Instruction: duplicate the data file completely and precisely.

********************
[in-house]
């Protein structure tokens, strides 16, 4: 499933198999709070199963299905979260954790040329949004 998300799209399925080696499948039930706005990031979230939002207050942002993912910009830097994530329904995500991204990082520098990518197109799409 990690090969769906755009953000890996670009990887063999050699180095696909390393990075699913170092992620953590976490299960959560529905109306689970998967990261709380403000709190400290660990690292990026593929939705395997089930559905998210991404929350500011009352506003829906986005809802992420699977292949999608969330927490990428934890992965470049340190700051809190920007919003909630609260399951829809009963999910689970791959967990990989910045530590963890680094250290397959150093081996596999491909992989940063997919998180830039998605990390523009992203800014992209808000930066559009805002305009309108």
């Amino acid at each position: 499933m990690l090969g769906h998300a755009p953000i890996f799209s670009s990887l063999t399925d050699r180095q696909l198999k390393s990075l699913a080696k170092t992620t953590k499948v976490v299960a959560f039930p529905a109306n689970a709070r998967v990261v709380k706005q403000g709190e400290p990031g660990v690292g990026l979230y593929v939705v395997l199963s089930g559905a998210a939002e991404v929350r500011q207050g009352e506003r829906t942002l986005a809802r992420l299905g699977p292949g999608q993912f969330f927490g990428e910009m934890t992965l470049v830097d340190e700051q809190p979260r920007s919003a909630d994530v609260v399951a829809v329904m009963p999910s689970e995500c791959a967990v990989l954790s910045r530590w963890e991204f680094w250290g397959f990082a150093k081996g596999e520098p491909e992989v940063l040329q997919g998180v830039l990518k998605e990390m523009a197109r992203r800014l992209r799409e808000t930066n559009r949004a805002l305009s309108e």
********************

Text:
[in-house]
């Protein structure tokens, strides 16, 4: 499933198999709070199963299905979260954790040329949004 998300799209399925080696499948039930706005990031979230939002207050942002993912910009830097994530329904995500991204990082520098990518197109799409 990690090969769906755009953000890996670009990887063999050699180095696909390393990075699913170092992620953590976490299960959560529905109306689970998967990261709380403000709190400290660990690292990026593929939705395997089930559905998210991404929350500011009352506003829906986005809802992420699977292949999608969330927490990428934890992965470049340190700051809190920007919003909630609260399951829809009963999910689970791959967990990989910045530590963890680094250290397959150093081996596999491909992989940063997919998180830039998605990390523009992203800014992209808000930066559009805002305009309108």
């Amino acid at each position: 499933m990690l090969g769906h998300a755009p953000i890996f799209s670009s990887l063999t399925d050699r180095q696909l198999k390393s990075l699913a080696k170092t992620t953590k499948v976490v299960a959560f039930p529905a109306n689970a709070r998967v990261v709380k706005q403000g709190e400290p990031g660990v690292g990026l979230y593929v939705v395997l199963s089930g559905a998210a939002e991404v929350r500011q207050g009352e506003r829906t942002l986005a809802r992420l299905g699977p292949g999608q993912f969330f927490g990428e910009m934890t992965l470049v830097d340190e700051q809190p979260r920007s919003a909630d994530v609260v399951a829809v329904m009963p999910s689970e995500c791959a967990v990989l954790s910045r530590w963890e991204f680094w250290g397959f990082a150093k081996g596999e520098p491909e992989v940063l040329q997919g998180v830039l990518k998605e990390m523009a197109r992203r800014l992209r799409e808000t930066n559009r949004a805002l305009s309108e």